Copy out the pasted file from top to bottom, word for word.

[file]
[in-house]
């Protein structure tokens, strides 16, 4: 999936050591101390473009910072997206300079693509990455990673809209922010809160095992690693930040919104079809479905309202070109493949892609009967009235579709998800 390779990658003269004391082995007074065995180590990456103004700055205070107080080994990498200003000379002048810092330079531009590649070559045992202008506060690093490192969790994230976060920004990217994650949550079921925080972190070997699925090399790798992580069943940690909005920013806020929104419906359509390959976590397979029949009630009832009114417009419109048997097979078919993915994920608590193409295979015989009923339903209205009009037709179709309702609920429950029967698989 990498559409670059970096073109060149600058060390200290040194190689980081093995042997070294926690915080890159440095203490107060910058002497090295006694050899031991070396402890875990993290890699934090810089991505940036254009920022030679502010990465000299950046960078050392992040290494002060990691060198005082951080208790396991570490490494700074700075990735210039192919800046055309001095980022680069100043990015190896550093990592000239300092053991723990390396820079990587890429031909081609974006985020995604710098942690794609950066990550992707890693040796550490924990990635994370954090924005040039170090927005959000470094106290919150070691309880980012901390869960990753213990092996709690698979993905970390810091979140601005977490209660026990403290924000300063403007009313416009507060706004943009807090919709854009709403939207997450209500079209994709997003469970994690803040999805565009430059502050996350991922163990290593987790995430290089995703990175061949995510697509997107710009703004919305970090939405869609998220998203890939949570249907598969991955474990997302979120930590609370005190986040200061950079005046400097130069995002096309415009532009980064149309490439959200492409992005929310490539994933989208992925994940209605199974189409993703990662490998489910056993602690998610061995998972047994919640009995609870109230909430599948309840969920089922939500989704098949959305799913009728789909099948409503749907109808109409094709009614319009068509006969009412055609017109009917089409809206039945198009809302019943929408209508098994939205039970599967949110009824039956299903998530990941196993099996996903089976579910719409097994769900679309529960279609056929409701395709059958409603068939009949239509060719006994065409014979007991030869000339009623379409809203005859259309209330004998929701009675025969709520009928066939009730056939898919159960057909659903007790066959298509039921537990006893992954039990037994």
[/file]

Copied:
[in-house]
């Protein structure tokens, strides 16, 4: 999936050591101390473009910072997206300079693509990455990673809209922010809160095992690693930040919104079809479905309202070109493949892609009967009235579709998800 390779990658003269004391082995007074065995180590990456103004700055205070107080080994990498200003000379002048810092330079531009590649070559045992202008506060690093490192969790994230976060920004990217994650949550079921925080972190070997699925090399790798992580069943940690909005920013806020929104419906359509390959976590397979029949009630009832009114417009419109048997097979078919993915994920608590193409295979015989009923339903209205009009037709179709309702609920429950029967698989 990498559409670059970096073109060149600058060390200290040194190689980081093995042997070294926690915080890159440095203490107060910058002497090295006694050899031991070396402890875990993290890699934090810089991505940036254009920022030679502010990465000299950046960078050392992040290494002060990691060198005082951080208790396991570490490494700074700075990735210039192919800046055309001095980022680069100043990015190896550093990592000239300092053991723990390396820079990587890429031909081609974006985020995604710098942690794609950066990550992707890693040796550490924990990635994370954090924005040039170090927005959000470094106290919150070691309880980012901390869960990753213990092996709690698979993905970390810091979140601005977490209660026990403290924000300063403007009313416009507060706004943009807090919709854009709403939207997450209500079209994709997003469970994690803040999805565009430059502050996350991922163990290593987790995430290089995703990175061949995510697509997107710009703004919305970090939405869609998220998203890939949570249907598969991955474990997302979120930590609370005190986040200061950079005046400097130069995002096309415009532009980064149309490439959200492409992005929310490539994933989208992925994940209605199974189409993703990662490998489910056993602690998610061995998972047994919640009995609870109230909430599948309840969920089922939500989704098949959305799913009728789909099948409503749907109808109409094709009614319009068509006969009412055609017109009917089409809206039945198009809302019943929408209508098994939205039970599967949110009824039956299903998530990941196993099996996903089976579910719409097994769900679309529960279609056929409701395709059958409603068939009949239509060719006994065409014979007991030869000339009623379409809203005859259309209330004998929701009675025969709520009928066939009730056939898919159960057909659903007790066959298509039921537990006893992954039990037994």